Is the climate crisis really a ‘data problem?’ Yes and no

Many of us have heard this phrase: "The climate crisis is a data problem."

It’s alluring, the idea that if we could just harness company data the right way, we could know exactly how to zero out carbon emissions. It’s also a common thing to say in the halls of the GreenBiz 23 conference, where sustainability professionals and software vendors mingled in Scottsdale, Arizona, last week.

But Kentaro Kawamori — himself chief executive of a climate software firm — wants to reframe how companies think about climate data.

"When we say this generic statement, ‘The climate crisis is a data problem,’ it means a whole bunch of different things," Kawamori said Wednesday during his keynote at GreenBiz 23. "It’s an emissions problem first and foremost. Data is just an asset and a tool that helps us understand and ultimately solve these challenges."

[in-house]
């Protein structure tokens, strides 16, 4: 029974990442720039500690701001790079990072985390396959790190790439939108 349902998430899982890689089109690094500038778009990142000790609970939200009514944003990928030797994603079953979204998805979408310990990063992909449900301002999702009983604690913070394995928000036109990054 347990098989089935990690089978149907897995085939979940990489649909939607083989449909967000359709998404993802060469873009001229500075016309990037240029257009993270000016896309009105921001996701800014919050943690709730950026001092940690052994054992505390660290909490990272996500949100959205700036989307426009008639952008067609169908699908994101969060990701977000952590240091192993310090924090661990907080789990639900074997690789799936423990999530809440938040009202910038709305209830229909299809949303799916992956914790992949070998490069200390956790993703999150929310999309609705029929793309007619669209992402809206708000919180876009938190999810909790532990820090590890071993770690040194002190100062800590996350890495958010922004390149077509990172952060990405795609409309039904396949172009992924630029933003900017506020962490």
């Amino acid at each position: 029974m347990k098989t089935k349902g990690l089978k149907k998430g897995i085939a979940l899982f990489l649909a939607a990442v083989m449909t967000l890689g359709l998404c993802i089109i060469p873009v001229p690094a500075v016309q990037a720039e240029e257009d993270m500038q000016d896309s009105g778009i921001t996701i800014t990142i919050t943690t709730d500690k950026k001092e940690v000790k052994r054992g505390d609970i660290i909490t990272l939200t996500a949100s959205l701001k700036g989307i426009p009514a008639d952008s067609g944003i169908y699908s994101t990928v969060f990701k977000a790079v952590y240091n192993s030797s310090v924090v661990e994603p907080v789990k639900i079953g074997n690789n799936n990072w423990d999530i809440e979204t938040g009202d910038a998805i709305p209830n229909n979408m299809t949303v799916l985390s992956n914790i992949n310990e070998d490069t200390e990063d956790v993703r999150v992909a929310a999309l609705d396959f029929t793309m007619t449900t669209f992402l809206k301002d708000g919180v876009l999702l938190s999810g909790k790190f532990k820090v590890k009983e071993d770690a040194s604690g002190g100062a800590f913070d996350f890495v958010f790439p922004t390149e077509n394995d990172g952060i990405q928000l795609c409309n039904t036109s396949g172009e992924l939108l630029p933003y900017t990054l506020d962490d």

That urgent need to leverage data in service of solutions has given rise to plenty of climate data vendors. The company that Kawamori co-founded, Persefoni, is one of them: It offers its clients a climate accounting software to help them manage and disclose their climate impacts.

Kawamori urged the GreenBiz 23 audience, however, to take caution before getting caught up in the buzz of these technologies. Sure, companies will likely need to hire a few vendors to handle their climate data, but they also might have more ability in-house to tackle this problem than they realize. Because at the end of the day, "climate data" is just enterprise data.

"It’s all the same data sets that sit within our companies, that are either under-utilized, wrongl

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